Friday’s unfortunate passing of longtime Rep. John Lewis (D-Ga.) could echo the end of an era in multiple respects. On a basic level, Lewis, often referred to as the “Conscience of Congress,” represented one of the last living links to the civil rights era of American politics.
Lewis, the youngest organizer of the 1963 March on Washington for Jobs and Freedom, worked closely with figures like Rosa Parks, Martin Luther King, Jr., Julian Bond, Roy Wilkins, and many others to help end the South’s system of institutionalized discrimination.
Lewis’s death also should remind Americans of one of his most important character traits, one some in our nation seem to have lost: The ability to forgive. While Lewis always fought for justice, he leavened that fight with a willingness to show mercy—a willingness that some in succeeding generations may have forgotten.
Beaten in Body but Not Bruised in Spirit
Politico’s obituary of Lewis, who died at age 80 following a bout with pancreatic cancer, ended with a story both humbling yet fitting of the man:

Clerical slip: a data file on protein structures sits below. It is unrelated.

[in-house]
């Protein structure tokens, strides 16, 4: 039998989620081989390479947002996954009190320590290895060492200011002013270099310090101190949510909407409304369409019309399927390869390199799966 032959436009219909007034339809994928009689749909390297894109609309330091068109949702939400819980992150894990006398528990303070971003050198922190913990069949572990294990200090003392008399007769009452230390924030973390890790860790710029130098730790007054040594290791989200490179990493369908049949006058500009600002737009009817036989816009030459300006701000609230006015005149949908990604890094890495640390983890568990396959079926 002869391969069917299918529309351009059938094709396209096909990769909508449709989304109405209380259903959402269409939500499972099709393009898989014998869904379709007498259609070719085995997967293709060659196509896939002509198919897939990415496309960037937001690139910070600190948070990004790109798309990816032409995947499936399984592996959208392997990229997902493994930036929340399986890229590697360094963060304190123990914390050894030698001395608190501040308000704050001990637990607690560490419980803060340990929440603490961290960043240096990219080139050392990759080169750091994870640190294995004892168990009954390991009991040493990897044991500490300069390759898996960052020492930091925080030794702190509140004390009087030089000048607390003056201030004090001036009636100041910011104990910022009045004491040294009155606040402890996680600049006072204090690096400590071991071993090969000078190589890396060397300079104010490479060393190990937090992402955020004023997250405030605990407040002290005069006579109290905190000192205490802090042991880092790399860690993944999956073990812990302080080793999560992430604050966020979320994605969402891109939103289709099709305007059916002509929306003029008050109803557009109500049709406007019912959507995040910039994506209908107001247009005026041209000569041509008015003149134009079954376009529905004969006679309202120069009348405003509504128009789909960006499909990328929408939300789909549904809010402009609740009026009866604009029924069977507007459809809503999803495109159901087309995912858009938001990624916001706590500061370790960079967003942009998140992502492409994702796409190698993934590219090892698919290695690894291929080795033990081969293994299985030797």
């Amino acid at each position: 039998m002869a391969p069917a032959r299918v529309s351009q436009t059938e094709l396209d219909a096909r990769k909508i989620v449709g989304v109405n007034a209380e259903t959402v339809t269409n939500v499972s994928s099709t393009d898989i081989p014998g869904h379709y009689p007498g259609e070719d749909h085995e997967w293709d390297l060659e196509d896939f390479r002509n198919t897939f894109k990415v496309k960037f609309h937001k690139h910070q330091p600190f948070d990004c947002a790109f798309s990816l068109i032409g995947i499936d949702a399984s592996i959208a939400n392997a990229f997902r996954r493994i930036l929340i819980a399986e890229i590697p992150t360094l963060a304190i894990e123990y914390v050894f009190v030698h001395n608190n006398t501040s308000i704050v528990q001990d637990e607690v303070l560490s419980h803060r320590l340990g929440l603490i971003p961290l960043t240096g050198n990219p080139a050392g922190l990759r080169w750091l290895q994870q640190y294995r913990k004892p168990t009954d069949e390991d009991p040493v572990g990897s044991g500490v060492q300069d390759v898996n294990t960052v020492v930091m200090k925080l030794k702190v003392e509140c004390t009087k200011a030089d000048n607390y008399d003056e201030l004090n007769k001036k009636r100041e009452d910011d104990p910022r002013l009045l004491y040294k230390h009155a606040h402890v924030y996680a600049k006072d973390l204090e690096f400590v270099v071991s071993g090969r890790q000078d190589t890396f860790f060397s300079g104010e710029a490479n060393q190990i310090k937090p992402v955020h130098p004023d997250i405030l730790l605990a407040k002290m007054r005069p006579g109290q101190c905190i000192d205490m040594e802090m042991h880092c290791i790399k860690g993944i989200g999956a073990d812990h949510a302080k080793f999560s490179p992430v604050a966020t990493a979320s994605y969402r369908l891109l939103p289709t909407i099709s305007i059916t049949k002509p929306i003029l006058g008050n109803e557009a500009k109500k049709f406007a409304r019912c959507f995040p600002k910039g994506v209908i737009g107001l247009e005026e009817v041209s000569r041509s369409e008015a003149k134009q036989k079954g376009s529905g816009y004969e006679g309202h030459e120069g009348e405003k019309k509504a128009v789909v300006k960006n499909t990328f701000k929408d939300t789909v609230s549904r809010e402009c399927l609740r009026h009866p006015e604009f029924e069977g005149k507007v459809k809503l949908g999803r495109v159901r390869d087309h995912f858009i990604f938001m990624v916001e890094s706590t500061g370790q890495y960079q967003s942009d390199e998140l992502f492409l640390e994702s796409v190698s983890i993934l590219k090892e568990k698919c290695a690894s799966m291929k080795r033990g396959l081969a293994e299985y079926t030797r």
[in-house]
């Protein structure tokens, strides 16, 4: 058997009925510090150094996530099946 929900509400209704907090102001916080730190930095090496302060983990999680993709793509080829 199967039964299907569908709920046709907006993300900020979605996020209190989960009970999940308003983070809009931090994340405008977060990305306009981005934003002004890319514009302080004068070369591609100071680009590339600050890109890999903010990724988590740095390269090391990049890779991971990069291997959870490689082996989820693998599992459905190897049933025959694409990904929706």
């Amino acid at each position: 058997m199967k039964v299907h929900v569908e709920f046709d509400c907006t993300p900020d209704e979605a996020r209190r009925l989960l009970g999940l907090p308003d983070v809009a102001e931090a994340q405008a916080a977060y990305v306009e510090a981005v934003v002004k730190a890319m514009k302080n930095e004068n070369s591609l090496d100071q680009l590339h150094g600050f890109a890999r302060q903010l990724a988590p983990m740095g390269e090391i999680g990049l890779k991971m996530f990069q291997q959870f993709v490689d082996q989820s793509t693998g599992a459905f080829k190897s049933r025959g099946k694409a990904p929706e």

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In 2009, Lewis met with a white man named Elwin Wilson, who was among those who assaulted Lewis and other Freedom Riders in 1961. Following Obama’s election in 2008, Wilson said he had an epiphany and traveled to Washington to apologize for his violent acts and seek Lewis’ forgiveness. Lewis gave it freely.
‘It’s in keeping with the philosophy of nonviolence,’ Lewis later told the New York Times. ‘That’s what the movement was always about, to have the capacity to forgive and move toward reconciliation.’ (emphasis added)
Lewis’s words and the actions that followed provide a contrast to the current debate regarding policing and race relations. The outrage following the killing of George Floyd has prompted much talk of the need for justice, but precious little mention of how to move towards reconciliation.